With implied volatility for out-of-the-money JNJ January puts near 17%, instead of adjusting a calendar position down to a lower strike we’re going to use our Supplemental Trades portfolio to demonstrate the butterfly hedging strategy currently under development. Note that the order below presumes participation in all of our currently open ST positions, and we’re determining position size by the number of contracts needed to offset about half of our current portfolio delta. The delta of the butterfly is about –29 per 1-lot, so to hedge a portfolio allocation with a current delta of 400, for example, we’d be looking to buy a 7-lot (14 contracts at the short strike).
Here’s the base-position (1-lot) order for this morning’s hedge trade:
Day limit order
Buy to close 1 JNJ Dec 62.5 put
Sell to open 2 JNJ Dec 60 puts
Buy to open 1 JNJ Dec 57.5 put
for a net debit of $0.74 or better.
Note, again, that we want to size this hedge position to offset about half of our current portfolio delta.
Analysis: In this Supplemental Trade, we’re applying the two key changes that we’re considering as measures to make the Calendar Options strategy more robust. One is the intraday adjustment trigger: We’re tightening our portfolio-level stop-loss, to about 15% of total capital at risk or about 12% of total capital allocated to the portfolio, whichever is smaller.
This means our whipsaw filter won’t be as effective, but the other change—establishing a butterfly position to hedge our portfolio when an adjustment trigger coincides with a spike in implied volatility—should lessen the risk in case we do get whipsawed by a short-term sell-off. By selling volatility when it’s relatively high, we can expect to take a smaller loss on the hedge if the stock bounces back and, theoretically, IV comes back down, than we would with a calendar hedge at the same strike.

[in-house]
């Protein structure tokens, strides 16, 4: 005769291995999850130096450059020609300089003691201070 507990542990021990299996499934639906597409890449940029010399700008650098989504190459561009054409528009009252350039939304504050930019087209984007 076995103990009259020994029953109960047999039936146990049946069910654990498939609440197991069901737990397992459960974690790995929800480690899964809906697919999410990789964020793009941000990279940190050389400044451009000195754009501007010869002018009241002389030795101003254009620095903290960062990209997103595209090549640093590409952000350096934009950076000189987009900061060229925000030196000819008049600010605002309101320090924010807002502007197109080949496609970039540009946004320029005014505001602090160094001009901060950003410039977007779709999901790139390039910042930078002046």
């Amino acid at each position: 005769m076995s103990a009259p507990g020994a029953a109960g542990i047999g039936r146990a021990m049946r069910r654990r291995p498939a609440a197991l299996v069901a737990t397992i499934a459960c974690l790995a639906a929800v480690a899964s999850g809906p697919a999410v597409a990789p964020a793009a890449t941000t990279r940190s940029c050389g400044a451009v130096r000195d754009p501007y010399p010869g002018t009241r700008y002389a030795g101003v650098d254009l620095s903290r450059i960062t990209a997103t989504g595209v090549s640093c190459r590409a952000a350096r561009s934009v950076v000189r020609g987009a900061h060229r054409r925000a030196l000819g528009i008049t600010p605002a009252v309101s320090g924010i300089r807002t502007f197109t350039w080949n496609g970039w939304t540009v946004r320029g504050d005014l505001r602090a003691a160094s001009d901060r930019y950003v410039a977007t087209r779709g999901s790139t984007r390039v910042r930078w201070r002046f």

This trade—when sized as specified in the alert—by definition cuts the delta of our Supplemental Trades portfolio by about half. Delta per dollar at risk drops from about 15% to about 5.8%. That 60% reduction is just fine, though, considering the fact that we’re also offsetting vega, as a percentage of capital at risk, by more than 20%.
Our new Supplemental Trades portfolio risk profile is shown below:
To determine our new downside price-level risk-management threshold, we’re averaging the adjustment points for the currently open positions with the lowest short strike after this trade (which is what we typically use for a triple-calendar). However, if JNJ doesn’t stay above about $61.50 for the next few days, we’ll be hitting our stop-loss trigger again before the price-level adjustment point…in that case, we’ll add to the butterfly hedge position.
The new upper adjustment point, as noted in last month’s butterfly Bonus Trades (1, 2), is where the butterfly begins to lose value over time. That’s currently at about JNJ $62.25, but it will slide down as we get closer to expiration. We have two options for unwinding this hedge: We could simply sell the butterfly, or we could roll it into a more delta-neutral iron condor. The latter would require additional margin, so it would be a good idea for members who are following this month’s Supplemental Trades to make sure they have plenty of margin available (approximately 125% of initial portfolio allocation). If that’s not possible, just closing the butterfly is a perfectly valid alternative.*NOTE: As a Supplemental Trade, this trade is optional and is primarily intended for more experienced/risk-tolerant subscribers. It will *not be autotraded*, and it has no bearing on our core newsletter portfolio; however, we will follow up by posting any additional entry or adjustment trades that the Calendar Options risk-management approach may call for. Also note that it’s important for anyone who chooses to participate in Supplemental Trades for a given cycle to follow *all* Supplemental Trades in that cycle if they wish to match our risk-management profile.